Philip Seymour Hoffman's unfortunate passing was a tragedy.
And as it's believed he overdosed on drugs, the attention is now being focused on who supplied those drugs.
One man, Robert Vineberg, is at the center of the search along with three other suspects. And some of the information linked to Robert is going to put him in a pretty bad spot because he's looking guilty.
With his name in focus, we've found out five things about this man who might be connected to Philip's death.
1. A cellphone belonging to him had Philip's phone number in it. Three cellphones containing the late actor's number were actually found in a raided building, but so far Robert is the only one linked to one of those phones.
2. His stepdaughter, Christina Soto, is also linking him to Philip, but claims they weren't together recently. She commented:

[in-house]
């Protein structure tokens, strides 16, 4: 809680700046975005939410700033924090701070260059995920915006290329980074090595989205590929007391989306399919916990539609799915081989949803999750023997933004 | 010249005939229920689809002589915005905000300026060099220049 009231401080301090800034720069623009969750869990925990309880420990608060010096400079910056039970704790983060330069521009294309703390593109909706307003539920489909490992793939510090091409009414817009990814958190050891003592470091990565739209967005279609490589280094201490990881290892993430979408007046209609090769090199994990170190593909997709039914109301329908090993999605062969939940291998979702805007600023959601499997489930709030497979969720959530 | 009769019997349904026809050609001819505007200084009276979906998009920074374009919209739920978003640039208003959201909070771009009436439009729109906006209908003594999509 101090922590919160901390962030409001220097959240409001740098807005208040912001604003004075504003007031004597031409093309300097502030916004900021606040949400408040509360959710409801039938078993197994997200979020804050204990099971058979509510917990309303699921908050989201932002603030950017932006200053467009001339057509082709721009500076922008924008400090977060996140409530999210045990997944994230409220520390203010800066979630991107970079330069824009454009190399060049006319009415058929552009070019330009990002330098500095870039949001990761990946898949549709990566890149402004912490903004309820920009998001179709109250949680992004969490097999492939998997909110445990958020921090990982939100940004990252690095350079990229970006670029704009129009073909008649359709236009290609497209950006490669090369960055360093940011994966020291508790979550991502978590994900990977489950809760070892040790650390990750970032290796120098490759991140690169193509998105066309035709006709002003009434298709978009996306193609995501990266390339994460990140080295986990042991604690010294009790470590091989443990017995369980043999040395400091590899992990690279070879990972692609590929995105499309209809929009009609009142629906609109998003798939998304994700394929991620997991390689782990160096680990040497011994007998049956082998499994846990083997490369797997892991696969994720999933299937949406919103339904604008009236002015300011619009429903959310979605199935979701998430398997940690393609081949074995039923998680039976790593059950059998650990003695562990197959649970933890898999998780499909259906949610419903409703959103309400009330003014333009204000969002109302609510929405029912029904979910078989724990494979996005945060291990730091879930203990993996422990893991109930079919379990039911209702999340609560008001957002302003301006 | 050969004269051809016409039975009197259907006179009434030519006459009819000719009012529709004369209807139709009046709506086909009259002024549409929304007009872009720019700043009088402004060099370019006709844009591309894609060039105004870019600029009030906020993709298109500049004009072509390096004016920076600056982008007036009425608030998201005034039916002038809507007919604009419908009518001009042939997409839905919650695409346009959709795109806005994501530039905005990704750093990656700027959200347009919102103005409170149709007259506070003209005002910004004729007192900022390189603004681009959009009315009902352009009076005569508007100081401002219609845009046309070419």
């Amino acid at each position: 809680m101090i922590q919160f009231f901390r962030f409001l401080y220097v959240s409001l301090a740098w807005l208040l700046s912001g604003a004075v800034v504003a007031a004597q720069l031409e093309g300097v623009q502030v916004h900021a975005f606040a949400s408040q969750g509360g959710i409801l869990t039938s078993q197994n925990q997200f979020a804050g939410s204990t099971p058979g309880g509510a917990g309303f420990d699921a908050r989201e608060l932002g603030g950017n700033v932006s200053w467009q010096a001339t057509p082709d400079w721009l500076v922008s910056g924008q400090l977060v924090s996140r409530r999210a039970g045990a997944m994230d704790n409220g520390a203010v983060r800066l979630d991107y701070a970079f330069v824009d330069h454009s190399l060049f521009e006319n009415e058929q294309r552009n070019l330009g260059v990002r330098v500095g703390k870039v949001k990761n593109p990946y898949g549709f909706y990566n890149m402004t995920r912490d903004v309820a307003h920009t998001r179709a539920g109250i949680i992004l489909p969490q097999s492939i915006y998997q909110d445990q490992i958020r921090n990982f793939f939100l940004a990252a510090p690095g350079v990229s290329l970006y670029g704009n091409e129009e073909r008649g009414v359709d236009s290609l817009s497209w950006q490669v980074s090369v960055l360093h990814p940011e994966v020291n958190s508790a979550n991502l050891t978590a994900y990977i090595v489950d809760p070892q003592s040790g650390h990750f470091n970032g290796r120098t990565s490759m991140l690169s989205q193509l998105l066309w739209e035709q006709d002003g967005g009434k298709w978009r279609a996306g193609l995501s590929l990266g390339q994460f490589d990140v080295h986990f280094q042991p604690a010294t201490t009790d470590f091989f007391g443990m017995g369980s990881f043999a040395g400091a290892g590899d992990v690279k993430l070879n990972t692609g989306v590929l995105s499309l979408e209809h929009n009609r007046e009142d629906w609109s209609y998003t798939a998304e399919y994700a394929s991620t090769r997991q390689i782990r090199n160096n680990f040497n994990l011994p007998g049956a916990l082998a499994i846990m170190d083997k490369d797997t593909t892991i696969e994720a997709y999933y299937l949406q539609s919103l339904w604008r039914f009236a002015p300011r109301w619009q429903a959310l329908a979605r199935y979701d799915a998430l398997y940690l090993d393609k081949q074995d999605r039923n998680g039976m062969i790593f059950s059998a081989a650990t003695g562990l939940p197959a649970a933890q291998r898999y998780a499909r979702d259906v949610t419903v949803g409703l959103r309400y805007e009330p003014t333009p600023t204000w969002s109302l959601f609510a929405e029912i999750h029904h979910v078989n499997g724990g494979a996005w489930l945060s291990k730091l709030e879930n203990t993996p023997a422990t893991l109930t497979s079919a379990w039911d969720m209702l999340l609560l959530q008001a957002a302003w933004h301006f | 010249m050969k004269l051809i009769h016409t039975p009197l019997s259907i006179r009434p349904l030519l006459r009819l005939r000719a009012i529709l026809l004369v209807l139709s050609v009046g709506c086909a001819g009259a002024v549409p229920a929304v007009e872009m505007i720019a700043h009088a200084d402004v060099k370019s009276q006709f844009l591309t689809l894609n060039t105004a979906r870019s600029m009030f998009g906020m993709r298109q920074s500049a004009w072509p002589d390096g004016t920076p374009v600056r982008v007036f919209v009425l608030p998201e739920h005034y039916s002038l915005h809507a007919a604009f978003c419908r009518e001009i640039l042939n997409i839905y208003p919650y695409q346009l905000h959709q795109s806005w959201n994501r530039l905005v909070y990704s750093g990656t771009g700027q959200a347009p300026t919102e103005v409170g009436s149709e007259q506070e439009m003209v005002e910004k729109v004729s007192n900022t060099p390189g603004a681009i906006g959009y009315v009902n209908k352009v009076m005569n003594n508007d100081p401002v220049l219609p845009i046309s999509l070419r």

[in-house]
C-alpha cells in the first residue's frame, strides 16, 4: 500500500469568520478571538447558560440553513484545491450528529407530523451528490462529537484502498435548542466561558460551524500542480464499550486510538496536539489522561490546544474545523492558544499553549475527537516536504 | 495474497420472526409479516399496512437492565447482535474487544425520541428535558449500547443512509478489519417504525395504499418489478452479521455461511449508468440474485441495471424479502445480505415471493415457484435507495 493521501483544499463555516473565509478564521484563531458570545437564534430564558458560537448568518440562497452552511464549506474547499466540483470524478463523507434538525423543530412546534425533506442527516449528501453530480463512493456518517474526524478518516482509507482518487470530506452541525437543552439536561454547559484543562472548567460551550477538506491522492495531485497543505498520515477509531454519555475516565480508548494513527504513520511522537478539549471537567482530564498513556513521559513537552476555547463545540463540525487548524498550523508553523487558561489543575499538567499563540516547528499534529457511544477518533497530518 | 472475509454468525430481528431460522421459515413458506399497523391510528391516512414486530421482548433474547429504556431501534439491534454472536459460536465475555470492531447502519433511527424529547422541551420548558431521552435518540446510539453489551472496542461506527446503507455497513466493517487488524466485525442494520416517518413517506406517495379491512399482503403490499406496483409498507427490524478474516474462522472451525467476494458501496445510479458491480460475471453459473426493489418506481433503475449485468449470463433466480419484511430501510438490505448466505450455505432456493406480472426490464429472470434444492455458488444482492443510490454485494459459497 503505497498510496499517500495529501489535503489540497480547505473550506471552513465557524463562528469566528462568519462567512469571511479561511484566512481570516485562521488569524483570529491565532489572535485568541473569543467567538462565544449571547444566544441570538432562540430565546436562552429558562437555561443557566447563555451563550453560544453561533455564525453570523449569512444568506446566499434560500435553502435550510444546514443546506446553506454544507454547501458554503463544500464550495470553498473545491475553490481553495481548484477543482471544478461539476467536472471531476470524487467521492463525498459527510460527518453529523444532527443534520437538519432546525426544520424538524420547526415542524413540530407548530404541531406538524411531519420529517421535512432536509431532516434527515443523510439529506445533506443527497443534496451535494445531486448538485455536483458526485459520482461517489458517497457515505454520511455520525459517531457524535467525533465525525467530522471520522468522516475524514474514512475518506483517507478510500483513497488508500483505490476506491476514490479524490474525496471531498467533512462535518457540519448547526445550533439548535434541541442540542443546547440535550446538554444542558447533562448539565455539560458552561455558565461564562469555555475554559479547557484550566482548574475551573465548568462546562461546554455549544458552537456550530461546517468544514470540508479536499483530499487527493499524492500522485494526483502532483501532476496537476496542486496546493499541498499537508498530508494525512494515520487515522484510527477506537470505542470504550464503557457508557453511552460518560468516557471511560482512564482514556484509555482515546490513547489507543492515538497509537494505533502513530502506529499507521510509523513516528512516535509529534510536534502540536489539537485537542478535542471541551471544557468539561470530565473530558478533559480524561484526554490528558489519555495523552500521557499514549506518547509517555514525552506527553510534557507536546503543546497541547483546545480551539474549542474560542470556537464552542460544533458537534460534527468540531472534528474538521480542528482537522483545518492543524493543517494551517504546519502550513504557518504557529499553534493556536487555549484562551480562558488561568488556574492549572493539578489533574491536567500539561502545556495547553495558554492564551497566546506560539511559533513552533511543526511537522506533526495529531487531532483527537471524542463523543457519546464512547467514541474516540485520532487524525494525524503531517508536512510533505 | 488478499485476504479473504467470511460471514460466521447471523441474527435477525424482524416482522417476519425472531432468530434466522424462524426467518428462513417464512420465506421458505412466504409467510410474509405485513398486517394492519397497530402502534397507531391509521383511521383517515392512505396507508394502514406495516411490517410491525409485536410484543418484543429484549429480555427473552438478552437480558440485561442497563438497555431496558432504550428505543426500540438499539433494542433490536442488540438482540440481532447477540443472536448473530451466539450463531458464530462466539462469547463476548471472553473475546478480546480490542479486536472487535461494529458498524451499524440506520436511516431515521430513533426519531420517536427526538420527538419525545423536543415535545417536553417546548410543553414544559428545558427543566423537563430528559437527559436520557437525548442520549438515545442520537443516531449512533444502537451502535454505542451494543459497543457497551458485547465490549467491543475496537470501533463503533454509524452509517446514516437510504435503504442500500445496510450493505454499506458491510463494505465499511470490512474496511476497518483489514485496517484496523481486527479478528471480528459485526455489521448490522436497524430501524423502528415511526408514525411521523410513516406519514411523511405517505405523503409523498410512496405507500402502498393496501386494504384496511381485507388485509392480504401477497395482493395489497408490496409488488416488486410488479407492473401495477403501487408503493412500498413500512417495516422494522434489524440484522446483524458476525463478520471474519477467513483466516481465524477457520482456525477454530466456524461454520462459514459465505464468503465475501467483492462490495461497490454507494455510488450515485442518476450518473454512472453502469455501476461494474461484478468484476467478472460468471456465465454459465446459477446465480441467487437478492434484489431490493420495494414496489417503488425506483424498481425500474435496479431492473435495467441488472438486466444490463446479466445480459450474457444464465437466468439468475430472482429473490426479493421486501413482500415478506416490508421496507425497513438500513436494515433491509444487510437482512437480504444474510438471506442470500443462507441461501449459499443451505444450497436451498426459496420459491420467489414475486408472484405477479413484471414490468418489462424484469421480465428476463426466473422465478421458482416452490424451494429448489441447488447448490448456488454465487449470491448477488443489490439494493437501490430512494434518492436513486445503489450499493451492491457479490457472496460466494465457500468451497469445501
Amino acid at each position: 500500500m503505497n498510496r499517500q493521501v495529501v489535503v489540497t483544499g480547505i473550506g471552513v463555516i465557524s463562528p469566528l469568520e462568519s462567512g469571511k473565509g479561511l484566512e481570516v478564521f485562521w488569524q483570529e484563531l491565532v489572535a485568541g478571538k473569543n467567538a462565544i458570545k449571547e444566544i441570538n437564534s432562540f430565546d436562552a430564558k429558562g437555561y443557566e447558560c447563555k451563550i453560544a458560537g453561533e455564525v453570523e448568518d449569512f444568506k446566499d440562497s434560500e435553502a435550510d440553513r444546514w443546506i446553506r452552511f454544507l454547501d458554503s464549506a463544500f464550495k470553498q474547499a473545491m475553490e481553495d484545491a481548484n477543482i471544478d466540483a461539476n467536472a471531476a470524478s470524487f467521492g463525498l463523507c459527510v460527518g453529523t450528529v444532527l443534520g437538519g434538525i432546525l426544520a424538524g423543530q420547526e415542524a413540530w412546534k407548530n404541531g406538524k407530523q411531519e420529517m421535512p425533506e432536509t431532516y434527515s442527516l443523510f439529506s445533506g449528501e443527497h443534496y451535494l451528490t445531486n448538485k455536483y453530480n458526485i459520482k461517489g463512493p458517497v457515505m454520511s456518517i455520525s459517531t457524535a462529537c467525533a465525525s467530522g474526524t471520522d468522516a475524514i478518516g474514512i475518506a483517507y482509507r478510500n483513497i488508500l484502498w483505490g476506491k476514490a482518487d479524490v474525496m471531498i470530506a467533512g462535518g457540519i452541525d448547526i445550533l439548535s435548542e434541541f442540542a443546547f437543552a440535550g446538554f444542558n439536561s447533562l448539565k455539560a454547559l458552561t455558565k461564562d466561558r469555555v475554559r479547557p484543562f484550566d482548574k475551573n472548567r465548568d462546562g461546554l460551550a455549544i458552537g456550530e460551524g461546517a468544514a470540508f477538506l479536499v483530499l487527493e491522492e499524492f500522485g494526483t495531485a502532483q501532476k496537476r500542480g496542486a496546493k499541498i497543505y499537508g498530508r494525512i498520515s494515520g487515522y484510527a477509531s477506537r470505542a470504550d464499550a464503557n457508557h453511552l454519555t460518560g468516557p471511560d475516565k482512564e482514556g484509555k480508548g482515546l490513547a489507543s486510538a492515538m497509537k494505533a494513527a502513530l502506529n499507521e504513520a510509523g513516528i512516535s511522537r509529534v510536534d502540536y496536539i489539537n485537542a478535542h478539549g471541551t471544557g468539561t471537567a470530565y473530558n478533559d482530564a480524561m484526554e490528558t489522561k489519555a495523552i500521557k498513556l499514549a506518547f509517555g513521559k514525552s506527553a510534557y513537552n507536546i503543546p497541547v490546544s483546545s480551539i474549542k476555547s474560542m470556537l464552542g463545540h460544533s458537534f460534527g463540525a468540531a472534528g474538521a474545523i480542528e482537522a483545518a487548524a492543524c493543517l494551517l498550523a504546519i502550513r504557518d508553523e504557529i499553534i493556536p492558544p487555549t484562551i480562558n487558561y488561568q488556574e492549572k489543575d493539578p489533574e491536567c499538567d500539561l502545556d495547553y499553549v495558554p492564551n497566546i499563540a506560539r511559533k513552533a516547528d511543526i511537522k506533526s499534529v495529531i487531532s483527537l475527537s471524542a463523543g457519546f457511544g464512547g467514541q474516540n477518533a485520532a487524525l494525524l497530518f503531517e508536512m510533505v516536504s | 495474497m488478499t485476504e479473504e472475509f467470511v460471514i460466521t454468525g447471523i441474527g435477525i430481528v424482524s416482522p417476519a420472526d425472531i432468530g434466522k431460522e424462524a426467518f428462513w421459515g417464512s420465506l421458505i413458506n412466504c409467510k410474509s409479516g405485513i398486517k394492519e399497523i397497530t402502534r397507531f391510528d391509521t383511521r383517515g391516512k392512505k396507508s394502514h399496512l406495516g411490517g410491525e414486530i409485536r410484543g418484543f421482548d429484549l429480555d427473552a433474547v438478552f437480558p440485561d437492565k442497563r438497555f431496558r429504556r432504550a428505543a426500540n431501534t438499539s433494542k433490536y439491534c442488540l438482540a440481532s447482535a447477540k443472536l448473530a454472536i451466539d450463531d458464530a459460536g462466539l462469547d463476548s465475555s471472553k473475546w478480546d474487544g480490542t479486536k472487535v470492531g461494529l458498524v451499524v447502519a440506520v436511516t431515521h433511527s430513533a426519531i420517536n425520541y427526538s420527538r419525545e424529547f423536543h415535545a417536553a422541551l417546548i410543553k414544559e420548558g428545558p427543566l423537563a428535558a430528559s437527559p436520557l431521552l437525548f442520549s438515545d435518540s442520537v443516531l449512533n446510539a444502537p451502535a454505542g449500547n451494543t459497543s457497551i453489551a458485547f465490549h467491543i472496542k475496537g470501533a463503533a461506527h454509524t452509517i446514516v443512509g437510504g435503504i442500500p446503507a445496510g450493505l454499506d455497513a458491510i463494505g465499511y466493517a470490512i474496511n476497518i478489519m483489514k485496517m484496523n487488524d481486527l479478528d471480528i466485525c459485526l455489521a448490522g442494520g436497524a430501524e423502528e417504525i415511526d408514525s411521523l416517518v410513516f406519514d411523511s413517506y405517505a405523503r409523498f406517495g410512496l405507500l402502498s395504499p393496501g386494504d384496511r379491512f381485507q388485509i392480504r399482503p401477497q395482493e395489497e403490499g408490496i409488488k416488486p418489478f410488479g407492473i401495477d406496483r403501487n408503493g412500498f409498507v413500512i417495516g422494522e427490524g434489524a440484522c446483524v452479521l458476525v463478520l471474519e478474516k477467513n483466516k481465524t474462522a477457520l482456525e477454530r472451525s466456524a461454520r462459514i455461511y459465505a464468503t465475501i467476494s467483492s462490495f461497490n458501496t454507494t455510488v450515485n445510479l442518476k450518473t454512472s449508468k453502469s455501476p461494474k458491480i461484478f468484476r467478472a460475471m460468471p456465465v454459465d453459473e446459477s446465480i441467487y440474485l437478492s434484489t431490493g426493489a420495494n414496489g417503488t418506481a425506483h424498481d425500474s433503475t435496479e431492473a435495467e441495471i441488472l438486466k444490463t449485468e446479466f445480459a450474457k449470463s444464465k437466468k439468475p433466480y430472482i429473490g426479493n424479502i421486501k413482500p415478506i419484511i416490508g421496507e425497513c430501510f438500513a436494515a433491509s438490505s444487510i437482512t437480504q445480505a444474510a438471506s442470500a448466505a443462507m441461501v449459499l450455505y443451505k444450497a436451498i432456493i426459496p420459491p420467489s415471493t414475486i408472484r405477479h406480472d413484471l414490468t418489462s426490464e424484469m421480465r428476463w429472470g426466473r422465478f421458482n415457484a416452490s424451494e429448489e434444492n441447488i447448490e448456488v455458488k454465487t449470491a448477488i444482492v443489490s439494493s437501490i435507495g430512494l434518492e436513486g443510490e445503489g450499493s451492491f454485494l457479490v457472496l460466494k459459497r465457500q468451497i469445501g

"He said he hasn’t seen Hoffman since November. He was very upset. He said, ‘I wish he would have called me because I could have made sure if he was going to do something, someone was going to be there and he was going to be OK.'"
3. He has been arraigned on felony possession of heroin with an intent to sell and criminal use of drug paraphernalia. He has not yet formally been linked to Philip's death.
4. He could end up facing 25 years in prison if convicted. He received harsher charges than Max Rosenbloom and Juliana Luchkiw, who were not charged with heroin possession.
5. He is a former jazz musician who worked under the name Robert Aaron and played with musical acts like David Bowie, Paul Simon, Wyclef Jean, Tom Jones, and the late Amy Winehouse. His stepdaughter revealed that he turned to selling drugs when he couldn't get work:
"That’s my dad. He got into this because right now he couldn’t find any work — anything. This is the only thing he could think of. He couldn’t even find work washing dishes."
We just hope that those involved in selling dangerous drugs like heroin do learn their lessons and serve the time they deserve.
[Image via WENN.]
Tags: death, drug, drugs, felony, guilty, heroin, philip seymour hoffman, robert vineberg